I preached the morning sermon at his church, while he did the same at my church.
I was honored to spend the Sunday school hour talking about my background and how I came to know Christ. During the question-answer part of that hour, I was asked a question that I’ve since given a lot more thought.
The question was something like this: Why isn’t there more integration in the body of Christ? In other words, why don’t black people and white people worship together routinely? Why are there not more fully mixed congregations?
Let me explain the origin of the question. I was visiting a majority white church, and my white minister friend was preaching at my majority black church.
When you look across this county (and across this country), local church memberships, for the most part, are almost completely all-white or almost completely all-black. There are exceptions, even here in Calhoun County, but they’re just that — exceptions.
The question is why.
In the heat of the moment, my answer basically pointed to cultural differences between whites and blacks, particularly when it comes to music.
Let’s be honest. Blacks and whites generally have different worship styles, and those styles are largely exemplified in the music.
When choosing a place of worship, some of us Christians unfortunately consider the style of worship to be even more important than the doctrine.
While I believe the point about cultural differences is valid, I believe the real reason for segregated worship is much deeper.
I believe it’s because we don’t take to heart the depth of what Jesus calls fellowship and brotherhood.
He brought together 12 men of vastly different backgrounds, but, because of their shared faith, he said to them, “... all ye are brethren.” (Matthew 23:8) To follow Christ, these men left their families and their jobs and their former lives, and that singleness of mind made them one in the faith.
These men ate together. They laughed and cried together. They traveled together. They shared the gospel together. They prayed together. Daily.
Christian fellowship is meant to be more than a casual gathering for a couple hours on Sundays.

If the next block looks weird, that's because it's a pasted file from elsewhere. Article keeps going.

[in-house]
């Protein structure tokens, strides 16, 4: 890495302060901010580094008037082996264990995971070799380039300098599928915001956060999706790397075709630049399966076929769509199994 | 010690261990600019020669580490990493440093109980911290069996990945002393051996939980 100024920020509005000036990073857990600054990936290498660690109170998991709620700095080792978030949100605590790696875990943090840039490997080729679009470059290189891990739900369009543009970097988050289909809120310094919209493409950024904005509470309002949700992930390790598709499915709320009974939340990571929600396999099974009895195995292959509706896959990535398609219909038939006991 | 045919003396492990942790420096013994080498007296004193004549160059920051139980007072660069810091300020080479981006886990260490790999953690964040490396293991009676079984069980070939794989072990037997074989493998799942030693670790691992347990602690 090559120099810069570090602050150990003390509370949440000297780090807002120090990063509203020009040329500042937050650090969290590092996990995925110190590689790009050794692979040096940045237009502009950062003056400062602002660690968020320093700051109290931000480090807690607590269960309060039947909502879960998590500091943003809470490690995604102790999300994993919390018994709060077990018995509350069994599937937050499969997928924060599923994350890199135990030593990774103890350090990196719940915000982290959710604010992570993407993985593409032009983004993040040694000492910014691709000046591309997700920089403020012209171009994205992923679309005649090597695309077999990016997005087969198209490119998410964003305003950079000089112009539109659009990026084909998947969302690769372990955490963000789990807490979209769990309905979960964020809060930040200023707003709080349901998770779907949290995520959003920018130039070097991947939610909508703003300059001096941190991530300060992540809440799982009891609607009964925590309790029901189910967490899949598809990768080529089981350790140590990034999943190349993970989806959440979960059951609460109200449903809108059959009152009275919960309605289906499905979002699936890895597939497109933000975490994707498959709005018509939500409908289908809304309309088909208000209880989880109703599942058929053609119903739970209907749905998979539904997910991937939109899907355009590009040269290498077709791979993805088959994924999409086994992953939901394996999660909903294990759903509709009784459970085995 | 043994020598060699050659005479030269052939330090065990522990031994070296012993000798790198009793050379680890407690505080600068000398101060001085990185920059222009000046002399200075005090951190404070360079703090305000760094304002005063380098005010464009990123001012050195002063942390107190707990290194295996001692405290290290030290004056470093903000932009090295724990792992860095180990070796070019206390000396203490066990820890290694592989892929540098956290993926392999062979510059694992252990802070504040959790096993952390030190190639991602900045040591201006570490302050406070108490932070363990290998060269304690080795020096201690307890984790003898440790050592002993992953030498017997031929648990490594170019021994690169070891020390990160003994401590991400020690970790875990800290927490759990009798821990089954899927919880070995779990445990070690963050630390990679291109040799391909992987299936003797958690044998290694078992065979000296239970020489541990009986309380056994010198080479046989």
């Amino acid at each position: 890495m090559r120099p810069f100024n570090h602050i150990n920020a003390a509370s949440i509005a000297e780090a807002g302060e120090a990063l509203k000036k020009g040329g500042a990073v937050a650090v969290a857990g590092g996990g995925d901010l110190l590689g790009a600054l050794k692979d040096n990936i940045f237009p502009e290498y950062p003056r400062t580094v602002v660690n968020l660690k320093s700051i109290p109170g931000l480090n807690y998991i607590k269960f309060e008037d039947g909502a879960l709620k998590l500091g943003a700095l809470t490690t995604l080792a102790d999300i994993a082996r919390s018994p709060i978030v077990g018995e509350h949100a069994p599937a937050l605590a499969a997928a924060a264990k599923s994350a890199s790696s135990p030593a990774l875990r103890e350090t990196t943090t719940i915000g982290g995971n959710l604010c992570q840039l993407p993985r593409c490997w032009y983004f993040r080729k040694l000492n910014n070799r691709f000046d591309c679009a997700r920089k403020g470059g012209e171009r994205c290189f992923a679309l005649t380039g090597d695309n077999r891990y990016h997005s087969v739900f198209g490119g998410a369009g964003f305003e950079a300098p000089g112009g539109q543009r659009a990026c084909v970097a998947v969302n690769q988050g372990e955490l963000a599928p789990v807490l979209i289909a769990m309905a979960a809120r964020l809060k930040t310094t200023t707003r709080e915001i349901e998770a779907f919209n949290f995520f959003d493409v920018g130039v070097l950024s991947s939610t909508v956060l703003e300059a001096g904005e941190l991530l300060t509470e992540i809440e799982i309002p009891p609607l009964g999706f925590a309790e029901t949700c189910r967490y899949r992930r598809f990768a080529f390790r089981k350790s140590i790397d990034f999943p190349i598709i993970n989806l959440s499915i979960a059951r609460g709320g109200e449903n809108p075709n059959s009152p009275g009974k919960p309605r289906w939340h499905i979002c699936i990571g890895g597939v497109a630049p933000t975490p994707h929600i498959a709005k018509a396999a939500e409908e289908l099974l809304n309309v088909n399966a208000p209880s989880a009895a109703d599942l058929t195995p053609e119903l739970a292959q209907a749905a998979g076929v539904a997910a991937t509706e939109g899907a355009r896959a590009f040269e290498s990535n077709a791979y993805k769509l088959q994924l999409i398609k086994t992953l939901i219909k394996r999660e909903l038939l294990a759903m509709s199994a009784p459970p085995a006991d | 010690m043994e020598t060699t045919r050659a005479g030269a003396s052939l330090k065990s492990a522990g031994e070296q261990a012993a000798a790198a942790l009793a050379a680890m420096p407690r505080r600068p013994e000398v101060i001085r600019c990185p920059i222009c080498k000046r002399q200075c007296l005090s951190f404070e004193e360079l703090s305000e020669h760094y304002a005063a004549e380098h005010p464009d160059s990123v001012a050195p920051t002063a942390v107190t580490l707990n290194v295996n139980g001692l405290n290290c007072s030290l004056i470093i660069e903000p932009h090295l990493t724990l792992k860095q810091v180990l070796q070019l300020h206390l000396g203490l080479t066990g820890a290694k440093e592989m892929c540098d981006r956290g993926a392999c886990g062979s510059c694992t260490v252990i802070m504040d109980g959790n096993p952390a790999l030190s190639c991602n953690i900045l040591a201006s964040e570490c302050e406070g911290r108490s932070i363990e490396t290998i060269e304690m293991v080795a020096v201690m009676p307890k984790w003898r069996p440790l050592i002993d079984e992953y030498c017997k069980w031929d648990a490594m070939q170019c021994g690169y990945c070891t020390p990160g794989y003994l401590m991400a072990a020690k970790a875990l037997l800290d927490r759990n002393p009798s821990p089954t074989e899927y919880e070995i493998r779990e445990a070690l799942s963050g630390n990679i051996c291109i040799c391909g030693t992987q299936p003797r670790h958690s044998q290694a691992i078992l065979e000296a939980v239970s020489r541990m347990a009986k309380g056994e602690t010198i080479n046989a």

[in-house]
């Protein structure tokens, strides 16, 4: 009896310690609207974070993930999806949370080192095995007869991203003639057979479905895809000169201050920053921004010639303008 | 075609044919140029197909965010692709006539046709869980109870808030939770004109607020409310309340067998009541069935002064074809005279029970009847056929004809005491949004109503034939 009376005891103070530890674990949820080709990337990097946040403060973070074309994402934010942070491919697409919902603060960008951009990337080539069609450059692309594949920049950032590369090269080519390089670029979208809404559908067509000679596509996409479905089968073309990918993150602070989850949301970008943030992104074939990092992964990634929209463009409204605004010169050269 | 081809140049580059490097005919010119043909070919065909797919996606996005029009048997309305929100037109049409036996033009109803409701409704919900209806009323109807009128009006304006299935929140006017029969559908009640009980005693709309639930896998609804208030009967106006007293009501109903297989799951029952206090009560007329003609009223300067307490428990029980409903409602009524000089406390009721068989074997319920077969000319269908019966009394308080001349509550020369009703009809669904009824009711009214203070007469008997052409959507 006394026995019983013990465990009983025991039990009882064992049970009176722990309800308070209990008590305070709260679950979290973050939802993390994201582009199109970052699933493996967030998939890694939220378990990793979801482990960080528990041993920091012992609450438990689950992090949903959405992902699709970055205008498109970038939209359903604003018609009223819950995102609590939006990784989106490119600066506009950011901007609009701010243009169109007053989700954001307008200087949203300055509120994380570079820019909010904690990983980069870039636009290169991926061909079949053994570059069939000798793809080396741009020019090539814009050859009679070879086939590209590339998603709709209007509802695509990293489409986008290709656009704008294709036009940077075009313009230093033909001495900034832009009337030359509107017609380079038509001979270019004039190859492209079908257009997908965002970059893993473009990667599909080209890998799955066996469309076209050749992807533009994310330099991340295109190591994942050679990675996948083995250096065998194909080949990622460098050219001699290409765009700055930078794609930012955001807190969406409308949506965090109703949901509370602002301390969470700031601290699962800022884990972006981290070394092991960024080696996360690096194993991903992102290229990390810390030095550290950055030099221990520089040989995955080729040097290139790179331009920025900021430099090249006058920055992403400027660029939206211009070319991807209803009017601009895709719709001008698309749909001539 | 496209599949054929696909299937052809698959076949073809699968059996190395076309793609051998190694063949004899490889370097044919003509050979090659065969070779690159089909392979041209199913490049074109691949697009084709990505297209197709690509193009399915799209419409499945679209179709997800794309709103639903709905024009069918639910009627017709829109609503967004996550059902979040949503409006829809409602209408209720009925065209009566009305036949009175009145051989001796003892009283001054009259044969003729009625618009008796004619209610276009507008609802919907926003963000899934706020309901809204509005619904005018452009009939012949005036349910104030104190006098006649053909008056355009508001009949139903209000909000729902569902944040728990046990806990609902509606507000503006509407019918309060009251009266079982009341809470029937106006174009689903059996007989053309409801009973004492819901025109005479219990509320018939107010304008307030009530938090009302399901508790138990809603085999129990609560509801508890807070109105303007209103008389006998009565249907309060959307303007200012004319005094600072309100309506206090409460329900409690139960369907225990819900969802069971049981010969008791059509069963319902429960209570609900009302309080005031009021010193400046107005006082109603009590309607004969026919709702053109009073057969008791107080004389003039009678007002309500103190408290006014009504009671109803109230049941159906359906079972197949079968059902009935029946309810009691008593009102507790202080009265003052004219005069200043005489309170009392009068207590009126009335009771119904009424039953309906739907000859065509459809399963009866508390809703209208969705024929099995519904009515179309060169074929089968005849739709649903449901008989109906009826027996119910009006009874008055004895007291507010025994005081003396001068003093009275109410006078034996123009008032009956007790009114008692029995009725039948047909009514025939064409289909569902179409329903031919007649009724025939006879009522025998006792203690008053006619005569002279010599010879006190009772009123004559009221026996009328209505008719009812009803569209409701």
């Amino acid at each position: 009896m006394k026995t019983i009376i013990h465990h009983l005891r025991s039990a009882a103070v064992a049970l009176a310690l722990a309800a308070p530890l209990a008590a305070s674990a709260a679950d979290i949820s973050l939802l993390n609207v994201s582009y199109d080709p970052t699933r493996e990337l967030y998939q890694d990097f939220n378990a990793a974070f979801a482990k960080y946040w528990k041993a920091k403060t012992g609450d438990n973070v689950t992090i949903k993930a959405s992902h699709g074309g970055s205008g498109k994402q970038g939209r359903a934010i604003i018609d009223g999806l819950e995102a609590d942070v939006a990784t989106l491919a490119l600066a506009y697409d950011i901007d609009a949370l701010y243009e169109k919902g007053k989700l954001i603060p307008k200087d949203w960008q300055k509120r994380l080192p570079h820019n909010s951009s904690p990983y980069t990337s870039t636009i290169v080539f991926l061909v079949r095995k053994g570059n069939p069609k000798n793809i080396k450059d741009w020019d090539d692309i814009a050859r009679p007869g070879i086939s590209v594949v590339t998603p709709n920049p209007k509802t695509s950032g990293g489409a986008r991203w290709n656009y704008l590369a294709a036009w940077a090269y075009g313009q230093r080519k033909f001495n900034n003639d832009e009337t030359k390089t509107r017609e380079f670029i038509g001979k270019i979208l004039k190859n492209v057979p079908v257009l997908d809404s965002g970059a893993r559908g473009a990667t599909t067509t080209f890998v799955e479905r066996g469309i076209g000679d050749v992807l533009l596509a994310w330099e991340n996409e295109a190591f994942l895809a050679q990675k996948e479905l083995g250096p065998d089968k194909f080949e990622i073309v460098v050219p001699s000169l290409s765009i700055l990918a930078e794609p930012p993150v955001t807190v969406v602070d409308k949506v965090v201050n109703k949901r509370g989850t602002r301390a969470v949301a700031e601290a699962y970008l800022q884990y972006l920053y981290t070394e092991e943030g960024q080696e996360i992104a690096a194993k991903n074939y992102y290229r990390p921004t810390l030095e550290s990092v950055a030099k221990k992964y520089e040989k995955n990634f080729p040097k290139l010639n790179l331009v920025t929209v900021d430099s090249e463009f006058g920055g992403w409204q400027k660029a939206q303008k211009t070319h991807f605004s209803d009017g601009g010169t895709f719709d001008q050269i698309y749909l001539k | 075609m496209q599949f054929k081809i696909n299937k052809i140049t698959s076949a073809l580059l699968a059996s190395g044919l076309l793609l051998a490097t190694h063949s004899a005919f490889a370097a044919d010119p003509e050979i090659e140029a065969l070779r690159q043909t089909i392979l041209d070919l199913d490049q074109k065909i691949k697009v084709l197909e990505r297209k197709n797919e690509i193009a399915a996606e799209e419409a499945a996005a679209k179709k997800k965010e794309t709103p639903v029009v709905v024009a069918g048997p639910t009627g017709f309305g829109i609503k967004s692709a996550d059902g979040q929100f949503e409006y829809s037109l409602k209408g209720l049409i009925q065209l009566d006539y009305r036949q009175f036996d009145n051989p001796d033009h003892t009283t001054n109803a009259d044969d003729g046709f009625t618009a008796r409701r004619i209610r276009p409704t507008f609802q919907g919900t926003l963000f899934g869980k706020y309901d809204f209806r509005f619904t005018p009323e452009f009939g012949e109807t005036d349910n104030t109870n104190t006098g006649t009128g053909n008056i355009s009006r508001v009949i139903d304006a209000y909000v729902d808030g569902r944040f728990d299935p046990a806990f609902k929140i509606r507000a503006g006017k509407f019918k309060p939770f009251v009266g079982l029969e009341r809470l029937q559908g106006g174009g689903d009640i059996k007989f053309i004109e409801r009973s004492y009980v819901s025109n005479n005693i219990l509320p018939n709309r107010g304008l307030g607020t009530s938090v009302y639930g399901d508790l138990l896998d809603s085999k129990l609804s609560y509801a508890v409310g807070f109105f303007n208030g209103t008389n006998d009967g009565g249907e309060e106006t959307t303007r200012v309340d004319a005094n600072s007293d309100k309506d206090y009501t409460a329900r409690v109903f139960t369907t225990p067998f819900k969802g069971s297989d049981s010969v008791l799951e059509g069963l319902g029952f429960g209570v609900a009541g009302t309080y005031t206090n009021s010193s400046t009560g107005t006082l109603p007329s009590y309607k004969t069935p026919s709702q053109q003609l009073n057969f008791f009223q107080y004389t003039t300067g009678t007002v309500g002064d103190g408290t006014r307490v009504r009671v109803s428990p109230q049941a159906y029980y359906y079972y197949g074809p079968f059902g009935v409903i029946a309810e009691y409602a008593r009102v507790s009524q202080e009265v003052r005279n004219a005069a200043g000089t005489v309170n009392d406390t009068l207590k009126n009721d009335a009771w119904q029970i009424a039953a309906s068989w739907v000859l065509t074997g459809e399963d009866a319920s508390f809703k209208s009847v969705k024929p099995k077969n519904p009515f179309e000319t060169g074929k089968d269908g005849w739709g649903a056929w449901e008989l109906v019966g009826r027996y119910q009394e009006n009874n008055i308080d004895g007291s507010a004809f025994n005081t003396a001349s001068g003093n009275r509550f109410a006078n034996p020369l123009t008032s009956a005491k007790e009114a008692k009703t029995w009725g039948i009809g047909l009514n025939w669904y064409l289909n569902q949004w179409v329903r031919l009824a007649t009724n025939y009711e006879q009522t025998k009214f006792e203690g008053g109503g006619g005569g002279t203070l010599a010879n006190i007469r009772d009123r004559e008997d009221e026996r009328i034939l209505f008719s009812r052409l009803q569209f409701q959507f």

It should run deeper than economic differences, deeper than educational differences, and, yes, deeper than skin color differences.
God intended for this to be a radical concept — so radical that he said we are reborn into a new family. We should experience a greater closeness to Christian strangers than to non-Christian relatives.
I believe black and white Christians — all Christians — need a more sincere relationship that moves beyond a simple tolerance of each other and into the realm of genuine love and compassion for one another.
The Bible says if one Christian suffers, we all suffer; or if one is honored, we should all rejoice (1 Corinthians 12:26).
We’ll see more integrated congregations when we begin to eat together, laugh and cry together, pray together, share the gospel together, feed and clothe the poor together.
And not just on Sundays.
Anthony Cook is managing editor at The Star and pastor at Christian Fellowship Bible Church. Reach him at 256-235-3558 or at firstname.lastname@example.org.
Anthony Cook, managing editor of the Anniston Star, has published a collection of his columns on faith, along with sermon notes and speeches.
He’ll be signing copies of ‘By the Book’ from noon-2 p.m. March 31 at Family Christian Stores at Quintard Mall.
‘By the Book’ (WestBow Press, 418 pages, $30.95) is available at LifeWay Christian store at Oxford Exchange, at Family Christian Stores at Quintard Mall, or online at booksamillion.com or at bookstore.westbowpress.com.